The Importance of Transparency in Human Resources

By Deb Muller, on February 22, 2019

Transparency-Human-Resources-Blog

So much of what goes on in HR is a black box. You file a sexual harassment complaint and then...what? Did something happen? If so, what?

Members of the HR Acuity Employee Relations Roundtable recently shared how they are providing more information to the complainant at the end of the investigation (i.e., “we are taking care of the situation” is just not cutting it anymore). This used to be considered a best practice in HR, but people want more information today.

People generally like privacy when it benefits them and hate it when it keeps them in the dark. In today’s open culture, where people shout intimate details about their lives on Twitter while also moaning about Silicon Valley selling our privacy, it’s an even more difficult road to follow. And, of course, if you keep things too secret, your employees may share their concerns on social media and make your company look bad in the process.

It’s Time for Better HR Transparency

What goes on in that black box? What is a reasonable reaction to a complaint about sexual harassment? Google recently disclosed that they terminated 48 employees for sexual harassment. This came about after protests from employees, who were angry that Andy Rubin had received a massive severance package as part of his termination.

Employees need to understand what goes on when they file a complaint, or when they get a raise. The processes should be clear, even if the exact details for each case is not clear. Not every claim of harassment is founded and people will take sides in any dispute. Here are some guidelines on how to be transparent and still protect the privacy of victims.

Every employee should know how to report sexual harassment (or other illegal behavior, like racial discrimination). You sometimes have to fire good people who just aren’t good at their jobs. If you’re reorganizing the business, or are losing money, or some other business-related decision, you may have to let someone go. If someone is a bully, you’ll do more damage to your business if you allow them to continue.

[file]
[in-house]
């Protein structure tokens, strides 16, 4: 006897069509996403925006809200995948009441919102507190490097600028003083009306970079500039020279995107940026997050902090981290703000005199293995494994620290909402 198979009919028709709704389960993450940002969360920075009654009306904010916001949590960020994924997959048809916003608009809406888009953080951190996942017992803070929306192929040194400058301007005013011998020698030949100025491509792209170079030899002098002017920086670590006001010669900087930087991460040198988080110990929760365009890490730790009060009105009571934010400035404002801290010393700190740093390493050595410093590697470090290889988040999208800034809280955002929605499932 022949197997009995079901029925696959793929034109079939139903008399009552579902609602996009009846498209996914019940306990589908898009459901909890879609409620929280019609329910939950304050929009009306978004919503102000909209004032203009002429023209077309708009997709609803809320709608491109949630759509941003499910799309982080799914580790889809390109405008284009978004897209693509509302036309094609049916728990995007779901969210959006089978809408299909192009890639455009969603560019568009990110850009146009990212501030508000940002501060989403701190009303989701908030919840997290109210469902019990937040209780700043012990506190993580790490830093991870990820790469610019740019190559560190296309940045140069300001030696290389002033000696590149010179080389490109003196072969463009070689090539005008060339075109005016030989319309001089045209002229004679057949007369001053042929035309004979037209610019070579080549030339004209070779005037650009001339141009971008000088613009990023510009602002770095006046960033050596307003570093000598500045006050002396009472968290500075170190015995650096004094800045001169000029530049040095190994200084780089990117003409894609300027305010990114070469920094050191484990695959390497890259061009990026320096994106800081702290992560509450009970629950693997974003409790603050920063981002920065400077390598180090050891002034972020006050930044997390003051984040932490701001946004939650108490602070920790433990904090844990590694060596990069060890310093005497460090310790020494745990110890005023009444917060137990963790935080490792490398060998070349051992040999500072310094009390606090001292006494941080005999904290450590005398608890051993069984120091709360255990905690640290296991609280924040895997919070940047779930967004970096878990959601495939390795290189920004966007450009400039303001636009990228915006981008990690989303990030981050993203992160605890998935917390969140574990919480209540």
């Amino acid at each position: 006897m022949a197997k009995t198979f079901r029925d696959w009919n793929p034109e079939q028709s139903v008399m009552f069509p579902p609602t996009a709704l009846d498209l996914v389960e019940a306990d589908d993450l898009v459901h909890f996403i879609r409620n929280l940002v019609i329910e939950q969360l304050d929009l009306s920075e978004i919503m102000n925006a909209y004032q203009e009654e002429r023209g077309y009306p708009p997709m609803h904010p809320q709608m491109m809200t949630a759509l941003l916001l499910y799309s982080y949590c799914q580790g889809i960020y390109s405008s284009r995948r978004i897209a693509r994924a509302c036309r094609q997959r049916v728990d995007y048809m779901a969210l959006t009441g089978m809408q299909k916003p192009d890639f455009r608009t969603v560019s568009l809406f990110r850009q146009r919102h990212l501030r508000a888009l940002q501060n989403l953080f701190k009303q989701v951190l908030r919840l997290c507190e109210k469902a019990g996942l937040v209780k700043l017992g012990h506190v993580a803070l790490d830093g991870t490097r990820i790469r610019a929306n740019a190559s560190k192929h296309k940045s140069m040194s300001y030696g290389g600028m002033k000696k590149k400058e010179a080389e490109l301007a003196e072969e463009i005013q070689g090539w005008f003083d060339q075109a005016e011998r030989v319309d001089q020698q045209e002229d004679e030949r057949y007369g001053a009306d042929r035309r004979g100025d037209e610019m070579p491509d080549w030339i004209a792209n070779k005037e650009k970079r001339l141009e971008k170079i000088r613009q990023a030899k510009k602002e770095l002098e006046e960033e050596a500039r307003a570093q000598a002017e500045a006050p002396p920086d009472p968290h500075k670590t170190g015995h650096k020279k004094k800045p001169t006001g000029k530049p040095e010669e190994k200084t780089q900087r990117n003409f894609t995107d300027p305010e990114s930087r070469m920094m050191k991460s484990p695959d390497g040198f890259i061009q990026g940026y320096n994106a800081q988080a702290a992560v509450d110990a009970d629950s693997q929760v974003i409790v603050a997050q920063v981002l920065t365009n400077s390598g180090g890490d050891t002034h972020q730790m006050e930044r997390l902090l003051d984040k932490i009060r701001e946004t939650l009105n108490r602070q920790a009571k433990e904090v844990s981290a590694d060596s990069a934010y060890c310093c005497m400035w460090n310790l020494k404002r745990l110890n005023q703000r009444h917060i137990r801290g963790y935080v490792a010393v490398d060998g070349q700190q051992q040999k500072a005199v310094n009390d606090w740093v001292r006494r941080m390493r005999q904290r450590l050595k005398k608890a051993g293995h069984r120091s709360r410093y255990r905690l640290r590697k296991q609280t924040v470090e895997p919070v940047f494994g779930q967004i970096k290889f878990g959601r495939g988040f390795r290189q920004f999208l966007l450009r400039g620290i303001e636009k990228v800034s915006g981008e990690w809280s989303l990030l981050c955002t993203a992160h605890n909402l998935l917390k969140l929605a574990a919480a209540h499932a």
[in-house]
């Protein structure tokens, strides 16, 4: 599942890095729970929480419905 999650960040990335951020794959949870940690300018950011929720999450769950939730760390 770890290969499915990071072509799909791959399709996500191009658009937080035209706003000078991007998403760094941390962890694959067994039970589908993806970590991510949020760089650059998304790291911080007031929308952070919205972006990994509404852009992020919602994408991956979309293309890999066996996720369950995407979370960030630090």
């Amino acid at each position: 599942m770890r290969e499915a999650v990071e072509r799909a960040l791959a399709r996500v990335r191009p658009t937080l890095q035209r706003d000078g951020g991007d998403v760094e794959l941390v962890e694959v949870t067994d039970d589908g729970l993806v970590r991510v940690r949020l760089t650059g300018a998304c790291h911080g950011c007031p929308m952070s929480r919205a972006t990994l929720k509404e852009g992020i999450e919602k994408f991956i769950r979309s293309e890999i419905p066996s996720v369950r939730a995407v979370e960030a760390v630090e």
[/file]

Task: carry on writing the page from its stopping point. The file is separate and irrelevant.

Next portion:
New hire orientation should contain details on how to report bad behavior and employees should be reminded regularly. You want this to be extremely easy to report. It’s far better to receive numerous “I’m not sure if this counts as harassment” reports then it is to miss one big case. And, remember, harassment can (and does) happen to old and young, male and female, black and white, and the powerful and the intern.

Every employee should understand what happens after they report an incident. “Thanks so much for telling me,” isn’t enough in today’s day and age. Many sexual harassment complaints aren’t serious enough to result in termination, so the employee never sees what happens. But, they should know exactly what will happen.

There should be no mystery, whatsoever. If you file a complaint, the above steps will happen, every single time.

What Does Circling Back Look Like?

This is something that companies have not focused on in the past. For whatever reason, HR wanted to protect the privacy of all involved--including the accused. As a result, you end up with extreme cases, like Les Moonves at CBS, where people who complained were offered severance packages and shipped out the door, while Moonves kept his behavior up.

While a nice severance package does shut up a lot of complainers, in the #MeToo era, it’s not a guarantee of long term silence. And, more importantly, it allows your bad actors to continue acting badly.

Your company needs to make it clear that sexual harassment is never, ever tolerated. Not from the janitor and not from the rising star. In order to make this happen, you have to inform people about what happened.

Every person that makes a complaint gets follow up information. Does it need to be filled with explicit details? No. Does it need to state clearly the final determination? Yes.

Annually, you should take a lead from Google, and issue a report that tells people how many complaints were filed and that they were investigated and the following consequences meted out. There’s no need to name names at this level, but it lets people know that bad behavior won’t be coddled.

This new transparency will protect the company in the long run. Yes, you may lose a star performer now, but you’ll prevent numerous harassment complaints, and you may get tomorrow’s star performer to behave properly from the get-go. People behave badly because they can. Once you make it so they can’t, life gets better for everyone.

Deb Muller
Deb Muller

Deb Muller is the CEO of HR Acuity, a technology solution that combines documentation, process, and human expertise so organizations can meet the challenge of managing employee relations in the modern world. Be proactive. Manage risk. Create a safer workplace.

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